How was the ARM architecture born

The ARM CPU architecture is used not only in CPUs for many smartphones, but also in the M1 chip designed by Apple and Microsoft’s own chip. In addition, supercomputers equipped with ARM-based CPUs are attracting attention as they record the fastest performance in the world. How was this ARM structure developed and used in devices around the world?

Acorn Computer, a predecessor to ARM Holdings that develops ARM, was founded in Cambridge in 1978. At the time, the company developed the Acorn Atom, a home computer based on the MOS 6502 on the Apple II and Atari 2600.

In the 1980s, a project called the BBC Computer Literacy Project started in the UK to promote computer knowledge to the public. As part of this project, The Computer Program, a program that teaches computer concepts and basic programming basics, began broadcasting in 1982. The program needed a machine to process graphics and audio to describe the basic program, but there were no computers on the market that met the BBC’s requirements at the time. Therefore, the BBC asks Acorn Computer to develop a computer that meets the specifications required for the program.

Acorn Computer, which received a request from the BBC, develops BBC Micro, an educational computer using MOS 6502. At the time, BBC Micro had a great success in the UK as a very high-performance computer, and in the 1980s, it monopolized its share of domestic educational computers.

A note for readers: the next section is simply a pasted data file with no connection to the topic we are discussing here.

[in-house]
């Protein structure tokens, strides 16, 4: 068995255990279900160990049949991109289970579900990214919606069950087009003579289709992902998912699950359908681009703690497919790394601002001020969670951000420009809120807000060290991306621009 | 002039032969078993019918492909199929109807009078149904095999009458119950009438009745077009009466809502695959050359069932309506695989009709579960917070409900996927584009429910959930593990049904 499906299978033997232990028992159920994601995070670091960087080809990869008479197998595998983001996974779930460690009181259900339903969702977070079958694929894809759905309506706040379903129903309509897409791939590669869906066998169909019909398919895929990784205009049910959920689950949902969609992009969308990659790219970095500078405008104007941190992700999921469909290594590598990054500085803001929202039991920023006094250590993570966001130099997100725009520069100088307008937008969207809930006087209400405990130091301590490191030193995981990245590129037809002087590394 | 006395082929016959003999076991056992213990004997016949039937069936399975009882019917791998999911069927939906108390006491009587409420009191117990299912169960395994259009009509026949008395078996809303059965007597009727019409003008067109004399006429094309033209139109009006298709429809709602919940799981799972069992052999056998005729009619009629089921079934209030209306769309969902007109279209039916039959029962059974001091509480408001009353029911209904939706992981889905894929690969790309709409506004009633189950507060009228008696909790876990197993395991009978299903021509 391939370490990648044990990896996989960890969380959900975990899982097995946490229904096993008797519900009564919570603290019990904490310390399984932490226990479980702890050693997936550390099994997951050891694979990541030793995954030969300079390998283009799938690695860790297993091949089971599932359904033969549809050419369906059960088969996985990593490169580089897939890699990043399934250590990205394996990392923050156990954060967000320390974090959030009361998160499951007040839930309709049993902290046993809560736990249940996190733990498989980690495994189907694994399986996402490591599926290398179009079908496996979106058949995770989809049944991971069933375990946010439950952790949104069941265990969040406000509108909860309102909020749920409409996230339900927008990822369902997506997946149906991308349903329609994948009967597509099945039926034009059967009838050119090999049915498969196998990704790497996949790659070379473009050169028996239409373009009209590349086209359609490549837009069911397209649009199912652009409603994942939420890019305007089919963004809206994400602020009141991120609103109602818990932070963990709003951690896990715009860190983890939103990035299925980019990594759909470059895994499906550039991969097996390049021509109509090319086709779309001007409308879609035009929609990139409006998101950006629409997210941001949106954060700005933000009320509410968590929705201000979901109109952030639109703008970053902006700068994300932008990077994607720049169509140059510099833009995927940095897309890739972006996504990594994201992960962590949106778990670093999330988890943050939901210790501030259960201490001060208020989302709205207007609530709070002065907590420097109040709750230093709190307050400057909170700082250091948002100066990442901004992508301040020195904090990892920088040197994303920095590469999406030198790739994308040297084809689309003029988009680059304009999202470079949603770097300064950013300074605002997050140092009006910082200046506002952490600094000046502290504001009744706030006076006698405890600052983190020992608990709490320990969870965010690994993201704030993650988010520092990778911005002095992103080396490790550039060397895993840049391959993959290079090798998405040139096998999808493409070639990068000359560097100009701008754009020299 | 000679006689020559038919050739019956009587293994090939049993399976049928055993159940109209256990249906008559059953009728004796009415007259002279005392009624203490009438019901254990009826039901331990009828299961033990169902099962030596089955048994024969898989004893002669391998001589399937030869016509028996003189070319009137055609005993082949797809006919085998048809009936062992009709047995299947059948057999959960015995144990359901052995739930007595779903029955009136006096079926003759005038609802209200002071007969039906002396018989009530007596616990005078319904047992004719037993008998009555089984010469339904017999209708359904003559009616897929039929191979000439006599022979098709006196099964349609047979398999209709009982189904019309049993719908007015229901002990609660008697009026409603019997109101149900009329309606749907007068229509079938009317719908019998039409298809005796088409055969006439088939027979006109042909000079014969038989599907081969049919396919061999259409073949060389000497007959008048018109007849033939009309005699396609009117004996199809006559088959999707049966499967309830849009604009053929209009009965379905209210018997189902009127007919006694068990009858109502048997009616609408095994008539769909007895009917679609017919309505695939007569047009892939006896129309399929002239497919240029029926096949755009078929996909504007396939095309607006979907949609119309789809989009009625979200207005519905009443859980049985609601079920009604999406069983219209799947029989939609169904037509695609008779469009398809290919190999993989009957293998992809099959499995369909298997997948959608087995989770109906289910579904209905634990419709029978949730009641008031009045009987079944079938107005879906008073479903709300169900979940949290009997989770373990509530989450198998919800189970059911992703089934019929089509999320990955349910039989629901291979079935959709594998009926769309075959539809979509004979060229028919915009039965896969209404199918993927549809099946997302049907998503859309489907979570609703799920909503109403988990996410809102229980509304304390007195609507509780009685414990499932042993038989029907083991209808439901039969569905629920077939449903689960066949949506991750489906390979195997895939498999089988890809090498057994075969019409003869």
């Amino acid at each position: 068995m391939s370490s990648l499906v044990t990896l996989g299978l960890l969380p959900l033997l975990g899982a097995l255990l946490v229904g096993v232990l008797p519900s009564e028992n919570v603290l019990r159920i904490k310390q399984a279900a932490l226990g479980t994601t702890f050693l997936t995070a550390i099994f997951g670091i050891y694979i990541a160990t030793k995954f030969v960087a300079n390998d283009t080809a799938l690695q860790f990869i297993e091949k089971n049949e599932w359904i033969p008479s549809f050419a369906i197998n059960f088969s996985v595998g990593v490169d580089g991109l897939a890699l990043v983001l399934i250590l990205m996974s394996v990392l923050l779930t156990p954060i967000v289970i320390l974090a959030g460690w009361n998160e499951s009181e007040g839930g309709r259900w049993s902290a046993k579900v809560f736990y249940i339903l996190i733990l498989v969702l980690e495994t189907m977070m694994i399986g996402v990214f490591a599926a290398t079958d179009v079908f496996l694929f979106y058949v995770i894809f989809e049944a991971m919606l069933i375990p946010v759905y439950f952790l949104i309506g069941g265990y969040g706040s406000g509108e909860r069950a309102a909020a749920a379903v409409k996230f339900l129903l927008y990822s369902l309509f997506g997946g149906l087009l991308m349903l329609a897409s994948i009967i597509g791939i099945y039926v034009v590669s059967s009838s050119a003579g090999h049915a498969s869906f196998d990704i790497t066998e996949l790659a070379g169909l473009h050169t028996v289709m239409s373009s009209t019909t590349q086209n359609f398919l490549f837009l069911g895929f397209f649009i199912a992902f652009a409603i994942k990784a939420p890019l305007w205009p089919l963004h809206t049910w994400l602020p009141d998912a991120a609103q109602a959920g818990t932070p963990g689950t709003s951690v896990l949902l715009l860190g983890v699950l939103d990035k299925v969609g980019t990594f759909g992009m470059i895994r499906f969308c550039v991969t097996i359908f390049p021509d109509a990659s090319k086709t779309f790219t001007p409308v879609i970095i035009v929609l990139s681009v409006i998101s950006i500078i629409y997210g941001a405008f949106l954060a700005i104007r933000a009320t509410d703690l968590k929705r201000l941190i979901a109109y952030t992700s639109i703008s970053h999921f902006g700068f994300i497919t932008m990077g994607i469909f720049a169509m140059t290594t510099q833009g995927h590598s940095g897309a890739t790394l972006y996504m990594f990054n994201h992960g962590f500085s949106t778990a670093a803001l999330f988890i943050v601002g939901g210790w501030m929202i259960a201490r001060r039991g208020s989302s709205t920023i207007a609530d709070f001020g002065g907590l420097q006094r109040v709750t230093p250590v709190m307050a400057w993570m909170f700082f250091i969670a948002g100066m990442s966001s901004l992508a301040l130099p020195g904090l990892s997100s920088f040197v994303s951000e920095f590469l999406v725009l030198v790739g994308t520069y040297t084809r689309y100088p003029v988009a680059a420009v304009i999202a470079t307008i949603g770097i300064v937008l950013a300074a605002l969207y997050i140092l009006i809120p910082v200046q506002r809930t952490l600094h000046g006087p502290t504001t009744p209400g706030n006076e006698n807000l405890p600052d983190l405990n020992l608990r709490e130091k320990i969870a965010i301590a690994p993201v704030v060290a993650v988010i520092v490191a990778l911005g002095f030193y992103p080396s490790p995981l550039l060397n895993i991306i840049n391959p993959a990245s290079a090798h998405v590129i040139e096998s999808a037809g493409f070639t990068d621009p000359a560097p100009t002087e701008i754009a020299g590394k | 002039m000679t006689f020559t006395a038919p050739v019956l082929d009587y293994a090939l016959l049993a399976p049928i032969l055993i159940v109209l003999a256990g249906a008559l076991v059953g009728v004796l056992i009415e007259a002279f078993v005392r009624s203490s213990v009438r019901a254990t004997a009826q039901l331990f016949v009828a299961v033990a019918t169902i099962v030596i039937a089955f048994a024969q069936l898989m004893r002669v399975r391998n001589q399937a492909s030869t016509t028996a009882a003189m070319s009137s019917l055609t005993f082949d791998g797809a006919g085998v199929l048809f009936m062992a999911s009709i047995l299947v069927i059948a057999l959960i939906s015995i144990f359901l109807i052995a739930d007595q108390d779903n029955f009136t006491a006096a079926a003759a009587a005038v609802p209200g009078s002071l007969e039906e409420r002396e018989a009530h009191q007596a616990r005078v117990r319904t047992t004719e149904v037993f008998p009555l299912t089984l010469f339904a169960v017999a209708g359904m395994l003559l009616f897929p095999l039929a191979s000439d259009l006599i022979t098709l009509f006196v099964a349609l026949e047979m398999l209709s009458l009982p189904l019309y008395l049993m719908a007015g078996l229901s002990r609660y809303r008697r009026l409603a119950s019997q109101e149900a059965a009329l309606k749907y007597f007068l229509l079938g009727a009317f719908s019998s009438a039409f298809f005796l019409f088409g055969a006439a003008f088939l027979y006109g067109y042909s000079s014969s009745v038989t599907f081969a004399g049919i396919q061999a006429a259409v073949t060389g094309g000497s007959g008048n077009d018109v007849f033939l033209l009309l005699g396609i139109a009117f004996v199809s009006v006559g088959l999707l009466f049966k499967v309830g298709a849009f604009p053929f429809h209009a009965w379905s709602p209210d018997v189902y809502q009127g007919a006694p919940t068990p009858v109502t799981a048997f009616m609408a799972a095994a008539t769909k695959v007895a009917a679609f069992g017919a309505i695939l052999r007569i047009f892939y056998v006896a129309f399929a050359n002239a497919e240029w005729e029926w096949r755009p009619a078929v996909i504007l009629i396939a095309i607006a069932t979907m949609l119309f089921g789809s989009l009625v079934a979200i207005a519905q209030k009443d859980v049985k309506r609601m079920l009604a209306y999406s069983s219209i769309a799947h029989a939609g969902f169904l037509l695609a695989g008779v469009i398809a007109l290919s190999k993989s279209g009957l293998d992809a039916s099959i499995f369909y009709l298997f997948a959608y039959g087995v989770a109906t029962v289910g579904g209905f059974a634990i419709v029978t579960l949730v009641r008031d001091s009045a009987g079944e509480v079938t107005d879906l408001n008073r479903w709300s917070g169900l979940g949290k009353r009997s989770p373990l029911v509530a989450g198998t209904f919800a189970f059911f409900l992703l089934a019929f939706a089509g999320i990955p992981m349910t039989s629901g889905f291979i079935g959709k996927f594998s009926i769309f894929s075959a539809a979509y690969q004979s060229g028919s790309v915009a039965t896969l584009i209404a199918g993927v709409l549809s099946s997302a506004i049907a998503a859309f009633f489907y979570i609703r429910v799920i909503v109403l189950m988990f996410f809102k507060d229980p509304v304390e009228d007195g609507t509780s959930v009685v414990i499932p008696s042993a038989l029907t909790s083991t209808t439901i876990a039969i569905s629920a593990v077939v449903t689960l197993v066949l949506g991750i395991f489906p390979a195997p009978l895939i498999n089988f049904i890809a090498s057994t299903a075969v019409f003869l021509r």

The 1980s, when BBC Micro was developed, was an important turning point in the computer industry, with IBM launching the IMB PC in 1981 and Apple launching Lisa in 1983. Acorn Computer believes that it needs a higher-performance CPU than the MOS 6502 to compete with this machine. Accordingly, in order to develop a high-performance CPU, Intel requested a development permission based on Intel 80286. But Intel ignores this request.

Acorn Computer, which has not obtained Intel cooperation, makes a decision to design its own CPU. Acorn Computer develops the RISC-based architecture ARM (Acorn Risc Machine) based on its long experience in designing MOS 6502, which has similar characteristics to RISC-based CPUs. Acorn Archimedes, a personal computer released in 1987 with a clock frequency of 8 MHz and an ARM2 with 27,000 transistors, which adopted this ARM architecture, showed higher performance than a computer with Intel 80286. From Intel’s point of view, it was a big mistake to ignore Acorn’s request for Intel 80286.

Because ARM operates with lower power and lower heat than other CPUs, it caught the eye of Apple who was developing Apple Newton at the time, and Acorn formed a business alliance with Apple. Acorn will establish Advanced RISC Machines, which will become ARM Holdings after spin-off of the ARM division. Although it cannot be said that Apple’s Newtonon was a successful product, most of the mobile terminals that require low-power and low-heat CPUs such as the iPod released in 2001 and the Nintendo DS released in 2004 have adopted ARM.

These ARMs were also adopted in the first iPhones released in 2007, and are still used in most smartphone processors, and are running on over 130 billion devices worldwide. Related information can be found here .



Through the monthly AHC PC and HowPC magazine era, he has watched 'technology age' in online IT media such as ZDNet, electronic newspaper Internet manager, editor of Consumer Journal Ivers, TechHolic publisher, and editor of Venture Square. I am curious about this market that is still full of vitality.

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